President Joe Biden’s debt forgiveness program is headed to the Supreme Court. There’s a lot on the line for borrowers. As many as 59% of borrowers say that, come June 2023, when the freeze on payments is expected to lift, they may not be able to afford to make payments again.
In August, Biden announced that tens of millions of borrowers would be eligible for up to $20,000 in student loan forgiveness. Those who earned less than $125,000 per year, or $250,000 per household, were eligible to receive $10,000 in cancellation, and those who met the income criteria and received a Pell Grant were eligible for up to $20,000 in cancellation.
The plan also included an extended pause on repayments that, as of this week, is active through June 30, 2023, or until the present litigation is resolved. A judge in Texas declared the rule illegal, and a federal appeals court issued a ruling effectively upholding the judgment of the lower court.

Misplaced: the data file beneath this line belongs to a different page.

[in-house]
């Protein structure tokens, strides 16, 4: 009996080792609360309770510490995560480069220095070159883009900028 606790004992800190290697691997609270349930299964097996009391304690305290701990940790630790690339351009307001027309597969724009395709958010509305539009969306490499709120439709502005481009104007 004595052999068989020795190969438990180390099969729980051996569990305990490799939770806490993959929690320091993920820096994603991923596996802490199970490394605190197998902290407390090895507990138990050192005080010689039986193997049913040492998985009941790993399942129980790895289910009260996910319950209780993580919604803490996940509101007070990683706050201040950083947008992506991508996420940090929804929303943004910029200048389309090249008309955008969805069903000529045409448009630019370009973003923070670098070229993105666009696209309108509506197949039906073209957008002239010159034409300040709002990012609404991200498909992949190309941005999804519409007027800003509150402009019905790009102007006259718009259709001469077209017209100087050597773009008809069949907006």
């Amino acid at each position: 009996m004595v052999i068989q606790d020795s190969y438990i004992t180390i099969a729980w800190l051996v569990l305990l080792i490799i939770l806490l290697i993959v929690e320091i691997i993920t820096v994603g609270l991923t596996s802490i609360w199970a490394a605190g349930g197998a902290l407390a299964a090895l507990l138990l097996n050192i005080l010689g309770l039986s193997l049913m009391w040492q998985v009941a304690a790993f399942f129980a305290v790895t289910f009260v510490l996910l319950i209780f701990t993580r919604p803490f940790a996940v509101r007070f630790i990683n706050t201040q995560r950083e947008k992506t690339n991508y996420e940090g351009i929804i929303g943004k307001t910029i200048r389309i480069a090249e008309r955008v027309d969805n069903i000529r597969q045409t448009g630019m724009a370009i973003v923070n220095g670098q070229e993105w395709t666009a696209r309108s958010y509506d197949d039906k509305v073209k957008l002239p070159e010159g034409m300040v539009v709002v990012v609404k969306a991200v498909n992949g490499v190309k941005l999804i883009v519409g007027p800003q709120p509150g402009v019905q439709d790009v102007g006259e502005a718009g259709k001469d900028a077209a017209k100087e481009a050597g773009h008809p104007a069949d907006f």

News@Northeastern sat down with Dan Urman, director of the Law and Public Policy Minor at Northeastern, who teaches courses on the Supreme Court, to get a sense of how the high court might approach such a high-stakes case. His comments have been edited for brevity and clarity.